Postdoc highlight series: Dr. Steven Boeynaems (#11)

This week we have Dr. Steven Boeynaems in the Postdoc Superheroes. Steven works as a postdoc focusing on neurodegenerative diseases but is also a science artist.

Enjoy the read!

 Quick notes on Steven:
Name Steven Boeynaems, Ph.D
Countries he has academic experiences fromBelgium, USA
Steven in keywordsCreative, passionate, collaborative.
Steven as a scientist/researcher/academicA hoarder of side projects.
Steven’s typical day:        Pre-pandemic: Get in the lab by noon. Have lunch, coffee, talk to colleagues/mentees, answer emails, and check out papers. Start doing bench work in the later afternoon, and get home too late.  

Pandemic: Similar, but definitely a lower workload. Trying to work from home as much as I can.
Contact Steven at:Insta @steven.boeynaems
Twitter @BoeynaemsSteven

Hi Steven, Thank you for agreeing to this interview.

Could you introduce yourself briefly?

Hi, I am Steven, a neurobiologist, a Stanford postdoc, an immigrant, and a first-gen student. I mostly work on neurodegenerative diseases, but am also more broadly interested in evolution and adaptation.

What kind of student/pupil were you as a kid?

I was always a hardworking student but had loads of hobbies outside of school. Definitely was a nerdy kid: I collected insects and fossils for most of my youth, and we still have a whole room in my parents’ place that is my “mini-museum”. Besides that, I played soccer, loved being artsy and creative, and spend summers playing in the woods around my grandparent’s place.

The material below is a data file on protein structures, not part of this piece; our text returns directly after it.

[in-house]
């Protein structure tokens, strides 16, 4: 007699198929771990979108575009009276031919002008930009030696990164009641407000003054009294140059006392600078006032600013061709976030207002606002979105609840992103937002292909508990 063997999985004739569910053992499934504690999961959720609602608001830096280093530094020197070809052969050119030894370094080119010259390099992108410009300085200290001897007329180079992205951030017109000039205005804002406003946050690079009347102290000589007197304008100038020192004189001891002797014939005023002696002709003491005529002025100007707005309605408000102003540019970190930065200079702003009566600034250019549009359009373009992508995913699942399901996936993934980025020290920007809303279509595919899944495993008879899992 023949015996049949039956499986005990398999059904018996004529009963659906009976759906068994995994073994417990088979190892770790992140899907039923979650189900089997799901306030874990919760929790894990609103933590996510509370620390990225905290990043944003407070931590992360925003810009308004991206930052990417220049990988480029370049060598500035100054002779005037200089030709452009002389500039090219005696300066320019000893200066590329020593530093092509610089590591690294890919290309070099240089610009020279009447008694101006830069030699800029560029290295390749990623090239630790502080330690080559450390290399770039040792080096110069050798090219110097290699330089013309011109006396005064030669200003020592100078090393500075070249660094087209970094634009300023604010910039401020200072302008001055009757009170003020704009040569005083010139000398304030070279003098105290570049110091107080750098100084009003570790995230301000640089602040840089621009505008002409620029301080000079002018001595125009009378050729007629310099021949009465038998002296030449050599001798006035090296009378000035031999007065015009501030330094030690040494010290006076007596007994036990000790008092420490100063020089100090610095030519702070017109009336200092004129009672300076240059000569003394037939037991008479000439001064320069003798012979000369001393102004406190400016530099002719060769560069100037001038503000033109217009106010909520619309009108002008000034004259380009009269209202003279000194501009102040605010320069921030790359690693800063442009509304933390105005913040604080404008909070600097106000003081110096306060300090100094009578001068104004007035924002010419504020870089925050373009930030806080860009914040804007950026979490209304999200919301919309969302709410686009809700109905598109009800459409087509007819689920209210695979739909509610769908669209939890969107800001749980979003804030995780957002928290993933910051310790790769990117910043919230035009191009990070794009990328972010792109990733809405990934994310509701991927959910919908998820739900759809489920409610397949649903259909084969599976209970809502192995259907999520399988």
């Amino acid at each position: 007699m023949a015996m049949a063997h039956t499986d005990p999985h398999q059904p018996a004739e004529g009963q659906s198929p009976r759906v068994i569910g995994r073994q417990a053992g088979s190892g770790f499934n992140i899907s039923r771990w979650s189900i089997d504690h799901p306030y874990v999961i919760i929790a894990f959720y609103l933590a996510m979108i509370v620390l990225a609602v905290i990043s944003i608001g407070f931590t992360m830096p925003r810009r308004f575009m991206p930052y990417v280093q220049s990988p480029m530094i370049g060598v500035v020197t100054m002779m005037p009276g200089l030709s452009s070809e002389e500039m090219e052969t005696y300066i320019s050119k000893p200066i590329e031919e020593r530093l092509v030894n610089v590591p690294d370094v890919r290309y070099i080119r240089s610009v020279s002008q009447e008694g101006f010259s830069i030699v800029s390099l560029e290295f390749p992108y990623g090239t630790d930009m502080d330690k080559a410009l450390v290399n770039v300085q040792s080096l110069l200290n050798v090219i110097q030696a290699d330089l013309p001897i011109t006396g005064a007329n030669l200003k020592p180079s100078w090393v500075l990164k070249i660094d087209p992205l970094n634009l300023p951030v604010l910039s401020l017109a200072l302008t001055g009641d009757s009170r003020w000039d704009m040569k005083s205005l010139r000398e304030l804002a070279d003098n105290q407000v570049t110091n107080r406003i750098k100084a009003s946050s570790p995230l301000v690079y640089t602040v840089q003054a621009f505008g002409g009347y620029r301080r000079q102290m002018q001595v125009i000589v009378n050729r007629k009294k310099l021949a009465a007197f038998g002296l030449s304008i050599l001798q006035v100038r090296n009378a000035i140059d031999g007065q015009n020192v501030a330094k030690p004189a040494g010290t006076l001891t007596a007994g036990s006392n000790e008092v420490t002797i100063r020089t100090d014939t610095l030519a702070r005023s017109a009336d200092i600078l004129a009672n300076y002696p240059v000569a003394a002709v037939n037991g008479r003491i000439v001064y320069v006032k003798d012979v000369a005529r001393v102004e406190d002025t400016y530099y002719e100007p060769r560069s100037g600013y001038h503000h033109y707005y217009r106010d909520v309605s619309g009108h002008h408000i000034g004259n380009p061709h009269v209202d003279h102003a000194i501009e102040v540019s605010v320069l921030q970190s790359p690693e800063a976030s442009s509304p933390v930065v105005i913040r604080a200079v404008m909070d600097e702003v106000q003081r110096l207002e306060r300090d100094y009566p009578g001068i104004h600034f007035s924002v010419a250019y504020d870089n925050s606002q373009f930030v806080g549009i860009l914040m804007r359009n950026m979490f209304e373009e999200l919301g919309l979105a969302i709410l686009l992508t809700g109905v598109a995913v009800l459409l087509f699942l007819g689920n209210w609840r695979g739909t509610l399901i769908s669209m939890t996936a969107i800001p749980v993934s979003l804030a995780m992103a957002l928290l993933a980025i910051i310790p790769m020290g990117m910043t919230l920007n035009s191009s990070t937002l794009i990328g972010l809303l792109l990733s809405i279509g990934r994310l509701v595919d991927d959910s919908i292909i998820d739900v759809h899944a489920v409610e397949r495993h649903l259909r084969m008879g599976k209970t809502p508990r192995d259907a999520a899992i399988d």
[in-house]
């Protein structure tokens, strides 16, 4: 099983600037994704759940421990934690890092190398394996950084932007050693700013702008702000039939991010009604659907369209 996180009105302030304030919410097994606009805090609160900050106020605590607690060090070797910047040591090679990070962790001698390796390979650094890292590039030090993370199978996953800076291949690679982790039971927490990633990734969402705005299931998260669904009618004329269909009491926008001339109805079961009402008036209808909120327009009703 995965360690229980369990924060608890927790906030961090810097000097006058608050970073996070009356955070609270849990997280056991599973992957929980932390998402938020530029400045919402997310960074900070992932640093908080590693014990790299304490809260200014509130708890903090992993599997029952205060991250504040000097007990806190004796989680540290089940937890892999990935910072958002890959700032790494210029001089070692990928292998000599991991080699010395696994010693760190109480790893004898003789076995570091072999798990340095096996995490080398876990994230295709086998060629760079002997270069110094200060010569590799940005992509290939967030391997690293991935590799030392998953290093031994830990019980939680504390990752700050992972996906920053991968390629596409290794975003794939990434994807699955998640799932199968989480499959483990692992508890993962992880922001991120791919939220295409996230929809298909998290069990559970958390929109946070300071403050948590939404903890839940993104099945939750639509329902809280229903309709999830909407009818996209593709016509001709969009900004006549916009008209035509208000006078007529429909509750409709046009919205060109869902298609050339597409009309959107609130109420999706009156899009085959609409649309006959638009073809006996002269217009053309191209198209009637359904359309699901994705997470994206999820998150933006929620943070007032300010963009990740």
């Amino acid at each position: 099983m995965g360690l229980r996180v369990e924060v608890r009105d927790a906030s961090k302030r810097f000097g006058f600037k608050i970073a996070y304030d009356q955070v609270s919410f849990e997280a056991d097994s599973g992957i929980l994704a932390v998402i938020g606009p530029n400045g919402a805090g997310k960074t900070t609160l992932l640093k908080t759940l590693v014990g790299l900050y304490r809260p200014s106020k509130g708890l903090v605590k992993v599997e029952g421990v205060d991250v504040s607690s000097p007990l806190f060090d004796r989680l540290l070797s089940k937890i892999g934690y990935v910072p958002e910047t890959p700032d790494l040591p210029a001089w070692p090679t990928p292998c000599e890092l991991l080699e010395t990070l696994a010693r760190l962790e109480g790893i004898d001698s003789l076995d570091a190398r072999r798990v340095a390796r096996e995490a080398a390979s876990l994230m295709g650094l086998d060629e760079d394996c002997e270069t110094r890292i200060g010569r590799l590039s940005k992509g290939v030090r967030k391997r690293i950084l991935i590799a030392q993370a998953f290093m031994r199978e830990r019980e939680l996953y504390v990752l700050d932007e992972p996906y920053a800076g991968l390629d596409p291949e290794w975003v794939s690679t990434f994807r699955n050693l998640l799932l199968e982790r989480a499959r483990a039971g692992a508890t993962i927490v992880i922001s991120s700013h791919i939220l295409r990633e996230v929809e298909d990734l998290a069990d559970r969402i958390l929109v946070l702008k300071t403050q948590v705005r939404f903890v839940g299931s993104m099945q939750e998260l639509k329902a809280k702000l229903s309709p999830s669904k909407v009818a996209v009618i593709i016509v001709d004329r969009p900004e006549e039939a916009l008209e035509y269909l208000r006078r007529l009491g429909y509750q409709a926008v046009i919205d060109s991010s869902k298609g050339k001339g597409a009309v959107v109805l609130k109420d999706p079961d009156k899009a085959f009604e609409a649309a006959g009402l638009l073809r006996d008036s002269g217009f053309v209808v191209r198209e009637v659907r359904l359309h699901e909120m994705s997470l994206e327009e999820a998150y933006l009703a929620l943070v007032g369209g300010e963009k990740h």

In high school, I was working every weekend as a waiter, and spent a lot of time in my friends’ garage or attic rehearsing with our high school cover bands. I worked super hard for school, but no matter what age, I always had a diverse and active life outside of school, which I think is important for kids and young adults.

Those experiences growing up shaped me and my career as much as my actual studies (learning oneself, teamwork, communication, and soft skills, …). We often forget those things matter to who we become as scientists.

What was your experience studying in your undergrad program?

Had a fantastic time in college. I studied bioscience engineering, and absolutely loved the combination of hardcore sciences with more applied studies. To be honest, I hardly showed up in class. While everyone was in the lectures, I was in bed until noon, woke up, read the newspaper, put on some vinyl, and diligently worked through the textbook during the afternoon.

I always had excellent grades and pretty much passed with flying colors. Again, while my actual academic studies were obviously important, I think college life itself was very defining to my personal growth.

I also spent half a year studying in Spain as an Erasmus exchange student. This was beyond a doubt the best half-year of my life. It was my first time living outside of my home country and definitely was a transformative moment that would shape the rest of my life and academic career.

Dr. Steven Boeynaems sci art 1

Why and how did you decide to go into a PhD?

I always wanted to be a scientist as a kid. In university, I realized that meant doing a PhD, so it was just the logical step for me.

What was your PhD program experience?

My PhD was probably the hardest and most rewarding experience of my life.